“Croatia is expecting another record season!”, “German tourists are arriving in even greater numbers!”, “Scandinavians have rediscovered Croatia!”, “Korean tourists have flooded Dubrovnik and Split!”. These are all these days and more than the usual headlines of articles on Internet portals and front pages of print newspapers…There is no doubt – Croatia is a tourist hit and there are no indications that this could change so quickly. Unique geographically solid road infrastructure and still mostly untouched nature (at least something useful from our sluggish bureaucracy) – all this has positioned Croatia at the very top of the world tourist map where it seriously competes with tourist megapowers like Spain, Italy and France. Croatia these days seems to be doing well, some will go so far as to claim that the favorable wind in our backs is given by geopolitical turmoil and security threats that have turned many until recently popular Mediterranean tourist oases into risky destinations reached only by the greatest adventurers and hunters. to extreme discounts.The tourism sector is already in a hurry to prepare for the imminent start of the pre-season, and one of the biggest “players” in the Croatian tourism market is extremely scattered, but collectively it forms the backbone of the domestic tourist offer. Clearly, we are talking about private tourist accommodation. The boom of private tourist accommodation is visible at every step throughout the Adriatic. Large apartments are being converted into several smaller ones, garages and business premises are being converted into small apartments and it is almost difficult to find a piece of free space that is not in the function of a room or apartment for tourist rent. So far on the Adriatic, but increasingly on the continent.Our ancestors certainly did not plan is that their “zimmer frei” cry for the German brand at bus stops will turn into a global tourist trend that is part of an even bigger movement better known as sharing economy i.e., sharing economies. A good part of the population of Western Europe today, more than ever, replaces expensive hotel accommodation with cheaper, more affordable and in many ways better quality – private accommodation. Not to mention Americans, for them private accommodation is a real hit, something new, exciting and trendy. Cool millennials today snort at the memory of expensive hotels and hotel resorts, and their eyes are wide open to the memory of an authentic local experience in the local neighborhood where it is possible to experience a piece of everyday life of the local population more than anywhere else. Here’s even the infamous Wall Street giant, Goldman Sachs, concludes in one recent study that “whoever experiences private accommodation – finds it difficult to return to the hotel.”Photo: Kvarner.hrHere, too, Croatia is again in a great position. Today, private accommodation holds a share of almost 50 percent in the total accommodation capacity of Croatian tourism with an annual income which, according to conservative estimates, reaches a revenue of 1,4 billion. euros. Such an unusual balance of power between private and hotel accommodation is really hard to find in any other Mediterranean country we like to compare ourselves to. But this rarity is actually a good thing, the mentality and historical – economic circumstances fascinated by owning their own property ensures that many today maintain a standard of living, and individuals have turned renting accommodation into, by all criteria, a serious business.And what does the future hold for private accommodation? Numerous challenges, but also opportunities for even greater utilization of existing tourist capacities with maximum engagement in the extension of the tourist season, which outside large tourist destinations is difficult to go beyond 60-90 daily limits.Compared to a few years ago, the Croatian private tourist accommodation sector has made a huge step forward in terms of offer and quality of accommodation itself, so that the average apartment in a Croatian coastal city today can rightfully compete with popular world destinations. You don’t believe it? Keyboard in hand and Google… In addition, despite the occasional failures (with a lot of hype, the concept of “scattered hotels” proved to be such) in the strategy, Croatian renters are well connected, professionally represented and their interest is well represented through numerous national and local institutions and associations.The rapid development and opening of new tourist accommodation at every step is largely due to services such as Booking.com and Airbnb, which on the wings of the aforementioned sharing economy are growing at an unprecedented rate and causing new tourist trends today and tomorrow. On the other hand – the mentioned services have completely monopolized the market, at least when it comes to accommodation for individual tourists. The global hotel industry has been struggling for a long time with complete dependence on booking portals and large Internet agencies, and similar problems will soon become more present in the segment of private accommodation, which will have to find a way to regain control over part of revenue and its own business through individual branding and creating your own direct marketing and sales channels.Undoubtedly, private accommodation remains the flagship of the domestic tourist offer until further notice, and judging by the ratings that tourists leave on the Internet – Croatian renters are doing a damn good job Published by: Jasmin Hadžić is a co-founder of the company VIDIMedia and tourist service VIDIA apartments which allows renters of private accommodation to easily and affordably create websites to promote rooms, apartments or villas and receive direct reservations without the mediation of booking portals and agencies.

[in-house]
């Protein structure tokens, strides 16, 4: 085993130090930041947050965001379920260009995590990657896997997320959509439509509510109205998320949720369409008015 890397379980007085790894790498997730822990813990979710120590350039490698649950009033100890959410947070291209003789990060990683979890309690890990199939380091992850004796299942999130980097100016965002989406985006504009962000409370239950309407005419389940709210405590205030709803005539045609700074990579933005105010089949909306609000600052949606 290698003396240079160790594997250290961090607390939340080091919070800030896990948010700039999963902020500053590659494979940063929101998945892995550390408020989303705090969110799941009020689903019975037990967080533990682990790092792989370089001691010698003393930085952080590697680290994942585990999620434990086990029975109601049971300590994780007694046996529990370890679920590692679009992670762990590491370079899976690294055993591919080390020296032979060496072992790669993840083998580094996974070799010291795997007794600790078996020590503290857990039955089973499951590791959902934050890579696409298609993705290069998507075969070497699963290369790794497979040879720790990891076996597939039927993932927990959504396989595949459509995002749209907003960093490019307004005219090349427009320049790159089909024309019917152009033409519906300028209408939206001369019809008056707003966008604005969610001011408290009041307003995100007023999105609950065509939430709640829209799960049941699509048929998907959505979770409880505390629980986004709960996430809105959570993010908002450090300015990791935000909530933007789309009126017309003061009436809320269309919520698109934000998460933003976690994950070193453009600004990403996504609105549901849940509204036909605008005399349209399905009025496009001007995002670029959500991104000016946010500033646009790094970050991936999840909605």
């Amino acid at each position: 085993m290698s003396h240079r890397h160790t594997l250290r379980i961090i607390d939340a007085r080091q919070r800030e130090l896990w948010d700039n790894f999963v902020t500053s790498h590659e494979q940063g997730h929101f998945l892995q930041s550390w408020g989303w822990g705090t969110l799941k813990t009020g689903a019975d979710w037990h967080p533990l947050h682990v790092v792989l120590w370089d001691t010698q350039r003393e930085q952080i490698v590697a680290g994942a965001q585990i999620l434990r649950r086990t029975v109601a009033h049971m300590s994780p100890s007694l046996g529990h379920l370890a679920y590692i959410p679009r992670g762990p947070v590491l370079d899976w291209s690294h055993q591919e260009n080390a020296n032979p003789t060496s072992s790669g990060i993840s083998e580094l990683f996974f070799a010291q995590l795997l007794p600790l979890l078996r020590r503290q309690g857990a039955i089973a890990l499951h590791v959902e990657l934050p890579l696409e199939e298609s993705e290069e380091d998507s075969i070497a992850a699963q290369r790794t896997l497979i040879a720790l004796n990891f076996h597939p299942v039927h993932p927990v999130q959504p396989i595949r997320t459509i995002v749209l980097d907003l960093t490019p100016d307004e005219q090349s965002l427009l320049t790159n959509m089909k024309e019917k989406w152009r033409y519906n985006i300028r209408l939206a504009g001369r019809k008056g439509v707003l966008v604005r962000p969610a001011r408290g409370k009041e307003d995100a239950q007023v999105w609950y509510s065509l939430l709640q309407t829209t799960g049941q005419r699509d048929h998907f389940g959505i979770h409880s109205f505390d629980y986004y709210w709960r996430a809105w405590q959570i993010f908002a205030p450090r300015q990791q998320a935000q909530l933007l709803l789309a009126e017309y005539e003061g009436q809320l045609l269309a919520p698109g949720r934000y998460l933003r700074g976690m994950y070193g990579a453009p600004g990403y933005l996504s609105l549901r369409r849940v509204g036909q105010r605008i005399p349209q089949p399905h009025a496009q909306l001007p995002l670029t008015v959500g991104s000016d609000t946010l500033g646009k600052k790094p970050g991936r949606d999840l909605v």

By PAM PRICHARDLos AlamosPeople cite readily available guns and mental illnesses as the causes of mass shootings, but has anyone ever considered the effects of the violent shoot-em-up video games that our youth have been playing for years? I believe there is a direct correlation, but no one ever mentions that possibility, and no one has investigated the number of hours, days, weeks, months and years that these shooters spent killing people virtually, on the computer screen, before they went out and killed people for real.Let’s lay the cause of mass shootings where it belongs – at the feet of the designers, programmers, and marketers of these video games!And also, on the parents who allowed their sons unlimited access to them!